New Frontiers in Buddhist Studies Lecture Series – Administrative Centre, Subversive Margin: the Interplay of Theocracy and Tantrism in the Tibetan Medical Tradition

Administrative Centre, Subversive Margin: the Interplay of Theocracy and Tantrism in the Tibetan Medical Tradition

by Dr. Tony K.M. Chui, Ph.D. (HK)

 

Lecture 2 of New Frontiers in Buddhist Studies Online Series

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Date: Nov 27, 2020

Time: 6:30-8:00 pm (HKT)

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Abstract

The practice of medicine has to be effective, and competently administered, otherwise lives will be endangered. In the Tibetan medical tradition, rigorous systems have been established within the tradition to prevent incompetent practice leading to negative outcomes for patients and to ensure that medical knowledge is transmitted properly. Following the institutionalization of Tibetan medicine in the 17th century, medical practice has been considered part of tantric Buddhist practice and as such has been conceptualised in a restricted way. Secret medicinal formulations and substances empowered with specific properties were frequently used to boost their potency. While merit, considered in the Buddhist worldview as spiritual progress, is gained by practitioners for healing patients, corresponding spiritual retribution can result from unauthorised or substandard in the tantric context of medical practice. On the one hand, tantric strictures ensure that medicine is practiced to high standards with proper safety measures. On the other hand, it means that medicine is kept as elite knowledge restricted to tantric adepts. The act of healing submits to a central authority and the room for unapproved practice is narrow. This paper examines the constraints embedded within the medical texts written at the time of the 5th Dalai Lama. These constraints, which are typical of those associated with tantric teachings, represented a vital component in the ability of the authorities of the Lcags po ri Medical School to control medical practice under the 5th Dalai Lama’s theocratic regime.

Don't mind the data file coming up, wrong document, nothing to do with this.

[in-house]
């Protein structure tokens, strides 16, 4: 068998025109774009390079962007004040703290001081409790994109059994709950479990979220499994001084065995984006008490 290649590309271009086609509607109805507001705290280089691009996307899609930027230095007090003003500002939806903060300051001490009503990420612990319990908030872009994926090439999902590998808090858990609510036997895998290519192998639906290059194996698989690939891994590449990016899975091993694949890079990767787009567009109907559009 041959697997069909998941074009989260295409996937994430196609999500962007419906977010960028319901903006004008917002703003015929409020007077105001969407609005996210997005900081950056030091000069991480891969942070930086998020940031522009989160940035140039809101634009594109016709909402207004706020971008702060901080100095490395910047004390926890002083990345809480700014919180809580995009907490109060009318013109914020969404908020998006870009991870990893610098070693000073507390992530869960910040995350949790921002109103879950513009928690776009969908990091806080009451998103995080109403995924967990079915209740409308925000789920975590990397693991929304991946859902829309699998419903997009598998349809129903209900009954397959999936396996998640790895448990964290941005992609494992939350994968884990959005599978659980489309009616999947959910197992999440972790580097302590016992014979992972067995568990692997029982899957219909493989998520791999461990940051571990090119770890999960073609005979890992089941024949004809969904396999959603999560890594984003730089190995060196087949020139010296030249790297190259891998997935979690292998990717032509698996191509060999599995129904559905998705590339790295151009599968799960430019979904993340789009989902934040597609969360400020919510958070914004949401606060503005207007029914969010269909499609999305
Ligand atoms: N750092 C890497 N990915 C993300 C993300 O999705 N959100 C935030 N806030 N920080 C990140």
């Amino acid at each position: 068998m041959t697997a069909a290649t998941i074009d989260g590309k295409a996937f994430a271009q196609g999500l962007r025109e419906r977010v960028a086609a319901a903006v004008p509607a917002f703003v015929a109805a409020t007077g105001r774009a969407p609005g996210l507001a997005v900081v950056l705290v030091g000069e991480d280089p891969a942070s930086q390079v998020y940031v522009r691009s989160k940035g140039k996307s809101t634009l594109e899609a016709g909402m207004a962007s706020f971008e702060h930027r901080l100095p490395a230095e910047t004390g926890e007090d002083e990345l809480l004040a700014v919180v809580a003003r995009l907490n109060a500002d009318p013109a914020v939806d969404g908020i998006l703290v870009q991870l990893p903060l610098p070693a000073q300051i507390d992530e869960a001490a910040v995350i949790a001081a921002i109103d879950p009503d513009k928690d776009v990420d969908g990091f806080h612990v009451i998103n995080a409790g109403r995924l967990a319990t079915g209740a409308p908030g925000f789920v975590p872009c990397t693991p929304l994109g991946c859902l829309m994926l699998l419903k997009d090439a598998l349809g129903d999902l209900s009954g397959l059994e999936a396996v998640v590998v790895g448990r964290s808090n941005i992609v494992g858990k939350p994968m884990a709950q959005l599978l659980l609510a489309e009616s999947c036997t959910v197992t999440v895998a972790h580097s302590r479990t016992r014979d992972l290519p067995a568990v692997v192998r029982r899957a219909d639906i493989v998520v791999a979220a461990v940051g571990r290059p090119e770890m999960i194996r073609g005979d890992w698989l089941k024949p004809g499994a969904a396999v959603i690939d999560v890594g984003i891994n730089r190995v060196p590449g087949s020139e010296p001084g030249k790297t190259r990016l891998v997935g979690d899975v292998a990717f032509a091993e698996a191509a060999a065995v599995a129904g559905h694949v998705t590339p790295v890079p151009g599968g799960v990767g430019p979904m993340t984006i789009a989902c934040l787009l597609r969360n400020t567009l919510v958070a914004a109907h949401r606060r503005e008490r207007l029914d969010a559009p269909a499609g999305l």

About the speaker

Dr. Tony Chui obtained his B.Sc. in Human Biology at the University of Toronto, following which he received his M.Phil. in Neurobiology from the Faculty of Medicine and a Master of Buddhist Studies from the Centre of Buddhist Studies at the University of Hong Kong. Pursuing his research into Tibetan modes of healing the ‘life-wind’ illness, he received his Ph.D. from the same University. As a project associate of the Institute for Social Anthropology at the Austrian Academy of Sciences and an honorary lecturer at the University of Hong Kong, his current research interests focus on the impact of religious worldview on the conceptualization and management of illness.